R-E-S-P-E-C-T: find out what it means

Opinions

As elementary school students, we were all undoubtedly told, “Respect your elders, respect authority,” countless times. When we wrote down class rules on a big piece of paper with colorful markers in younger grades, ‘respect’ was basically the only rule any of us could ever think of. We all broke this rule from time to time, but we were still reminded of it every day, from our teachers, the kid next to you telling you to ‘shhhhhh,’ or maybe even the principal if you just could not stop.

In high school, every once and a while, every student will whisper something to their neighbor sitting next to them in class and think nothing of it. Sometimes students raise their voices a little bit more and start talking to their friend a couple rows back from them. The teacher may shoot them a look and a couple students will turn around, hearing the noise. Then there are some students who have a complete disregard for the class, openly dispute what the teacher says, and shouts across the classroom to their best friend while laughing, at the teacher and the class’s expense.

I have seen this behavior from my peers increase during my last year of high school, and at first, I thought it was because we are seniors. But I talked to my teachers, and my classmates in lower grades, and found it was a schoolwide epidemic. The amount of respect that the student body is showing to our educators is rapidly decreasing.

The disrespect is not just talking in class, as it mostly was in lower grades. It has escalated to defying the teacher and blatantly complaining about the work that is assigned. In one of my classes, a few students protest almost every assignment given out. “Are you kidding me?” the students say. “I can’t believe you’re making us do this. It’s not like this is a weighted class or anything.” The teacher does not even know how to respond because they have only told us to read a small passage, work through a dilemma with a partner, or some task similarly small.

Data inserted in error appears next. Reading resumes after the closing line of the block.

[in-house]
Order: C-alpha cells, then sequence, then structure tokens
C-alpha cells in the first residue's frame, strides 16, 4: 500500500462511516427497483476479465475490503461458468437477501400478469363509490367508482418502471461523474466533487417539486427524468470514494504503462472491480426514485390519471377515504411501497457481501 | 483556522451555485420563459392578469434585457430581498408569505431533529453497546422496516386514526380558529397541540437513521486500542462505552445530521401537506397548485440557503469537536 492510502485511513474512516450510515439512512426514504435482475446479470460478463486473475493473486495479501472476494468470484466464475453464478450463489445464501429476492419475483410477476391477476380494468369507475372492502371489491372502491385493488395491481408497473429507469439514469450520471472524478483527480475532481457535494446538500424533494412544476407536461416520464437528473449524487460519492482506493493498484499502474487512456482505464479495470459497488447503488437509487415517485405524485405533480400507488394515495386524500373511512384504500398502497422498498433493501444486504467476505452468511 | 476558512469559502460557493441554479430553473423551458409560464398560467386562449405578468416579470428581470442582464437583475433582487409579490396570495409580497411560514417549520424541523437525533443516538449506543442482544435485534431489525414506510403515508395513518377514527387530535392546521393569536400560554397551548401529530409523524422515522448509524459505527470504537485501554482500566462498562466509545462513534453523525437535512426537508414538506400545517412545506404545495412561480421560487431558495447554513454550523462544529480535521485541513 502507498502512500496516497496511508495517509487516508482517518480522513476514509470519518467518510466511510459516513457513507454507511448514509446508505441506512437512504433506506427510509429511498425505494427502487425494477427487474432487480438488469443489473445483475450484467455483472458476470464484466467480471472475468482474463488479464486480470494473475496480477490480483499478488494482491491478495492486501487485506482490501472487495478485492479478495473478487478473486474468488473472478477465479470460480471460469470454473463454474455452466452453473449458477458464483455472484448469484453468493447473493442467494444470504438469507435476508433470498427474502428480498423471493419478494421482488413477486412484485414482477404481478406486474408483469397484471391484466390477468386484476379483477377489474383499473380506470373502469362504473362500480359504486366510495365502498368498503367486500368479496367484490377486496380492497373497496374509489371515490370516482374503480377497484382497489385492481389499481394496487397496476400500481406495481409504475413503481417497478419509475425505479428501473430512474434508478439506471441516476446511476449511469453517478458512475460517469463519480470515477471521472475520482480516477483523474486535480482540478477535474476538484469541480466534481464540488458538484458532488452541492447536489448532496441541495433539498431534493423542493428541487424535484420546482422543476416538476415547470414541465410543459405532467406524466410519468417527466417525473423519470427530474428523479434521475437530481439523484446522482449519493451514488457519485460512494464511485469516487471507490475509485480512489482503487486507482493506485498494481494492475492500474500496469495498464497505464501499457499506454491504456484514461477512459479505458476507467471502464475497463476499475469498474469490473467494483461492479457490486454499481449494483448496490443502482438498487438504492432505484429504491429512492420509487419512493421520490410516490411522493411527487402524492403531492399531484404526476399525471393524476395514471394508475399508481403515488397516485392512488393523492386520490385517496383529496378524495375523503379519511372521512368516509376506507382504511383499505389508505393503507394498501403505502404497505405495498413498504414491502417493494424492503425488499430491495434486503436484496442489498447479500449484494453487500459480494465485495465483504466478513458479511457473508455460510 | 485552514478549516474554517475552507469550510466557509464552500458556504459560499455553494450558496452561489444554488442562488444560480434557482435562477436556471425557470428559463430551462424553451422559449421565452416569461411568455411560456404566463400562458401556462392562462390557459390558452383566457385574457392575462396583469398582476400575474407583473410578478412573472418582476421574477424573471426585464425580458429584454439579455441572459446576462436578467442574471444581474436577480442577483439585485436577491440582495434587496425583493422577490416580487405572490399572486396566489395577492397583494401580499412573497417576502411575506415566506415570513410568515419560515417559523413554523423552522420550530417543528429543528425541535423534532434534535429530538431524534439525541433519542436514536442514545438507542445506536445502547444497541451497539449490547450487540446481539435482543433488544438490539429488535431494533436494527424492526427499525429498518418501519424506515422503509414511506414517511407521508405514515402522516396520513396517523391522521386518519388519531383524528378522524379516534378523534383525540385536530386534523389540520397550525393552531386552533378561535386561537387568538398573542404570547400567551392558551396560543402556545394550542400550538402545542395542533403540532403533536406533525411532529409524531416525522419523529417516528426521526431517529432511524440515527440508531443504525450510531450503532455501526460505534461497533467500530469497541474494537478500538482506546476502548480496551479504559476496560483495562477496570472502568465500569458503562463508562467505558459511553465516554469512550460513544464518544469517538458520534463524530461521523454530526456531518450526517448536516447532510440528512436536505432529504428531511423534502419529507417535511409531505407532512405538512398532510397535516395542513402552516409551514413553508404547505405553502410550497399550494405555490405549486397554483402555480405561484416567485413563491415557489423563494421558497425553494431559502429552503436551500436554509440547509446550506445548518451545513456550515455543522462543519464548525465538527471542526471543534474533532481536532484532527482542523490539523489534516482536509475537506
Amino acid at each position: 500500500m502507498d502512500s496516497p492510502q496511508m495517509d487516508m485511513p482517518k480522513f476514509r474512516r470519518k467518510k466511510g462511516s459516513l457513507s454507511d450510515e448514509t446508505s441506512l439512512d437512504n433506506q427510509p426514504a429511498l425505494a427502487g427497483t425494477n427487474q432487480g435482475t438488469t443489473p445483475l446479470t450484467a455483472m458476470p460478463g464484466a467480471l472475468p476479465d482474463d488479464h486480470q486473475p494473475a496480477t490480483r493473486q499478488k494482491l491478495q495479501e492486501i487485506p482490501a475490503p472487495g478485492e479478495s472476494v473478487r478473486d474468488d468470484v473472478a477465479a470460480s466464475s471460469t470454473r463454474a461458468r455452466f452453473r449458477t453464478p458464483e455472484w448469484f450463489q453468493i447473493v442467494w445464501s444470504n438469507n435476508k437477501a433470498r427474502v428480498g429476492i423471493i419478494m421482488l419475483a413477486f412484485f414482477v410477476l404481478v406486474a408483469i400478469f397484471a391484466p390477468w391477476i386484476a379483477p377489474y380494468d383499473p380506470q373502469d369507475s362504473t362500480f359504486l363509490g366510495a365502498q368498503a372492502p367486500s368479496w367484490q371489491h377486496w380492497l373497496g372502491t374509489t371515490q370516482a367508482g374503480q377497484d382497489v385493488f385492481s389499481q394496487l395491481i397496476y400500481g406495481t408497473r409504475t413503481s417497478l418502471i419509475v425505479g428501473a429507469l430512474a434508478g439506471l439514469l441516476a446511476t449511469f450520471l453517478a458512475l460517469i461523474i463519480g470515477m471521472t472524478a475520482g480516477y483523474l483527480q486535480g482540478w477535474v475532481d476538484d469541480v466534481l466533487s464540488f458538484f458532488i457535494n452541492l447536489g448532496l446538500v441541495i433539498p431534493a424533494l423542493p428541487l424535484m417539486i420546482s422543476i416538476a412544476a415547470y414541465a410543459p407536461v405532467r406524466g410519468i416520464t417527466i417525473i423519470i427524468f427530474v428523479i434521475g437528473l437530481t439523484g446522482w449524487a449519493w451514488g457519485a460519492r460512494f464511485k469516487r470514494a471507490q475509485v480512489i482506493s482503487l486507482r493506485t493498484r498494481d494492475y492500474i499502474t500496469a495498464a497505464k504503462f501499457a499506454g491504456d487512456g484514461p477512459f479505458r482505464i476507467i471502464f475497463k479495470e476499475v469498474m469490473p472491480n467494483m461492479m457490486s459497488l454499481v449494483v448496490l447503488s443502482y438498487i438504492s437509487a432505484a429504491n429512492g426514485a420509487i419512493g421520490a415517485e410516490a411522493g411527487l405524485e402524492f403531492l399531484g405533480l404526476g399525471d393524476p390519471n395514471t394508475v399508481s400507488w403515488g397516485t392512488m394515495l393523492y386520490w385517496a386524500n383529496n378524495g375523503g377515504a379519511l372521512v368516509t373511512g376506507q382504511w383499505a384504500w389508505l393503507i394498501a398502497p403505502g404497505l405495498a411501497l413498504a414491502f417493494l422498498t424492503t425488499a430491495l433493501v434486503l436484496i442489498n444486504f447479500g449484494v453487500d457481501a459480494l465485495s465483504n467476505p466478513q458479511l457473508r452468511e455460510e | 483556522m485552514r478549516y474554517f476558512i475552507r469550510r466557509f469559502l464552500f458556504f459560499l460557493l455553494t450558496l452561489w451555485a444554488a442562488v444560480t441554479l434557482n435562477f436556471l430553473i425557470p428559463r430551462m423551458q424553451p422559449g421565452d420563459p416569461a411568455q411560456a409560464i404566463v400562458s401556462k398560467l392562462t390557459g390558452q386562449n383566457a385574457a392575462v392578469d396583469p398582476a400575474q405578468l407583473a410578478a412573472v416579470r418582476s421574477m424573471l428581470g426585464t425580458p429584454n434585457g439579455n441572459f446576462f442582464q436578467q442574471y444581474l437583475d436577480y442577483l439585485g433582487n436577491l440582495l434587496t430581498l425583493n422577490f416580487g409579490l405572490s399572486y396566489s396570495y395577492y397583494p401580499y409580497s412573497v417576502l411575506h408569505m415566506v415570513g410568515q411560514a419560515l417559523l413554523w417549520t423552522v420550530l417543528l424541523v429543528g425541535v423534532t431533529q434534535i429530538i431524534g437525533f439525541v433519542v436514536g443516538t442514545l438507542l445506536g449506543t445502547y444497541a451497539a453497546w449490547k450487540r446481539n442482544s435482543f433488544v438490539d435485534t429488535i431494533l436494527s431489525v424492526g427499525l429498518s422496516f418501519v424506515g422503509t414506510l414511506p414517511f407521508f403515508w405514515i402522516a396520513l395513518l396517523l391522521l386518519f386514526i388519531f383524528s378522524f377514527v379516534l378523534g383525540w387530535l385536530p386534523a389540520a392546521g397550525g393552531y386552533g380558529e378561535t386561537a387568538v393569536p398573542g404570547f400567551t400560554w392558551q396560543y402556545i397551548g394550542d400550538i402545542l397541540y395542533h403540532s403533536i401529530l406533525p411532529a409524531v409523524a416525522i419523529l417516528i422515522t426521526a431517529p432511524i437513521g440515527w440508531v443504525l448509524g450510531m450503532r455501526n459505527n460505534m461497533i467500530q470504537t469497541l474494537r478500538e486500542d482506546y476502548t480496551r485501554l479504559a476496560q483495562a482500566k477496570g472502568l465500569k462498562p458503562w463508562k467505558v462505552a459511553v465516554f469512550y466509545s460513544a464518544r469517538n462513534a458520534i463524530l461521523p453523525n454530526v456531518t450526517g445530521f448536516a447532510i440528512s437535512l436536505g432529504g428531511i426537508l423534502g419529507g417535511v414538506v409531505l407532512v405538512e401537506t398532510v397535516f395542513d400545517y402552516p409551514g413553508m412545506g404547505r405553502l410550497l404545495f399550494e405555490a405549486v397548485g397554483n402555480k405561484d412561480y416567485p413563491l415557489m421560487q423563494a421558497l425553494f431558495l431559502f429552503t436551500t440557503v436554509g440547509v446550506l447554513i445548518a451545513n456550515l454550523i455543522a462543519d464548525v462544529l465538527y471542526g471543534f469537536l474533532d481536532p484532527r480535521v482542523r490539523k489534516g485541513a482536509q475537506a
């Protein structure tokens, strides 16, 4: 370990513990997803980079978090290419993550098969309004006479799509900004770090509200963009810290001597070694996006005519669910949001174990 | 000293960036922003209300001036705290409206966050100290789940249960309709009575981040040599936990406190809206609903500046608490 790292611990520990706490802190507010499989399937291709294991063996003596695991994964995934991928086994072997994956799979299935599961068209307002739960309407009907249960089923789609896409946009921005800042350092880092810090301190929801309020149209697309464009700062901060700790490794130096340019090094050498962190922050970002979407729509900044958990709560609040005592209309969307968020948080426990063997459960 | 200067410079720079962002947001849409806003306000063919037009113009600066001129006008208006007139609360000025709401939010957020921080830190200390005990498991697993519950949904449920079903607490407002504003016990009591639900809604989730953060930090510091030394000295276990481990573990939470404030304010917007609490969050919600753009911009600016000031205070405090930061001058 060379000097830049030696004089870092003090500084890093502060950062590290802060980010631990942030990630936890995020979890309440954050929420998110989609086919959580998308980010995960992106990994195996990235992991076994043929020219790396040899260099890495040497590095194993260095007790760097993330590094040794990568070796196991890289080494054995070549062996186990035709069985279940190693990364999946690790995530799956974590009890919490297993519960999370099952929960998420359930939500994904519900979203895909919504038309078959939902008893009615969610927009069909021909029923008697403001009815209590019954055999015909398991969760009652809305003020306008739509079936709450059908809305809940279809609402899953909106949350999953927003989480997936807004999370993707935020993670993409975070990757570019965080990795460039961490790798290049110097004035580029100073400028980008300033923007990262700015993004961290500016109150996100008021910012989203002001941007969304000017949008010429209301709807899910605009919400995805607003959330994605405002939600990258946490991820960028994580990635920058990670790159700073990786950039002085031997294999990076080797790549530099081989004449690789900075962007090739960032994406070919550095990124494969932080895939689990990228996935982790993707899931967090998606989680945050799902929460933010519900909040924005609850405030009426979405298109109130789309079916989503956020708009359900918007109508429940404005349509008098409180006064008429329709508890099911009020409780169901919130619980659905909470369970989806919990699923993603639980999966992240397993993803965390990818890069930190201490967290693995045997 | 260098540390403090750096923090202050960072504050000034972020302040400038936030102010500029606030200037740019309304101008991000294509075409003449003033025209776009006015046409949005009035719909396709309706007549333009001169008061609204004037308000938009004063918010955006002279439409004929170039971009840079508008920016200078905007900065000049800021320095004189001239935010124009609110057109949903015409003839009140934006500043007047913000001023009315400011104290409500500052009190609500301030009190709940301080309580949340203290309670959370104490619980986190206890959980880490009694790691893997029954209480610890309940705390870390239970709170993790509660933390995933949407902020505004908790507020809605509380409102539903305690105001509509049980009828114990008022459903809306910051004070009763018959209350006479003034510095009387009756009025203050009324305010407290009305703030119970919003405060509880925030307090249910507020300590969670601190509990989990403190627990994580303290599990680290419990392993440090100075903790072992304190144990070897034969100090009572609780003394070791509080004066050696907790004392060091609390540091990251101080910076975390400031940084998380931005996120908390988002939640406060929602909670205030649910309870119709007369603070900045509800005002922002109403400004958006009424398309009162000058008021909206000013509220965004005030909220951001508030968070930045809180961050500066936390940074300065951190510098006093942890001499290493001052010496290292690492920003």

In other classes, students do homework for their class coming up without paying attention to the current teacher’s lesson. This continues day, after day, after day, and the teacher asks them to put it away day, after day, after day. It has now hit the point where the teacher has given up. They make fun of the fact that they have no control over this student’s actions and loss of respect that they feel when dealing with this behavior.

In the PHS handbook, there are no policies or punishment for disrespecting a teacher. In the Non-Harassment and Non-Bullying Policies, it is mentioned that any student that feels harassed, bullied, or just unsafe at the school is encouraged to report this to a teacher or an administrator. But, it does not mention anything about this happening to a teacher.

Seniors now probably feel that they have the right to slack off a little bit are allowed to be a little more disrespectful, just because of the fact that they are now ‘legendary’ second semester seniors. Everyone is leaving next year anyway so it does not matter, right? Not really. Plus, this is not even just a senior thing. This is schoolwide. Maybe even districtwide. Probably even nationwide. But, that does not mean that the teachers do not deserve the same respect as we used to give them, or more. They are just trying to do their job and teach you material so you are able to graduate and be successful in college and grad school and in life overall. They do not need rude students attempting to defy them and disrupting the learning and the classroom where they are trying to teach.

Rethink how you act in class. Maybe you are one of the quiet ones who tries to ignore the people talking and chooses not to stick up for your teacher or your learning. Or maybe you are the one provoking the class, looking for a way out of the assignment. Neither are totally bad, but neither are that good either. Next time you feel the class is getting out of hand, maybe try not to participate in the chaos and take a look at how the teacher is feeling right then and see what you notice.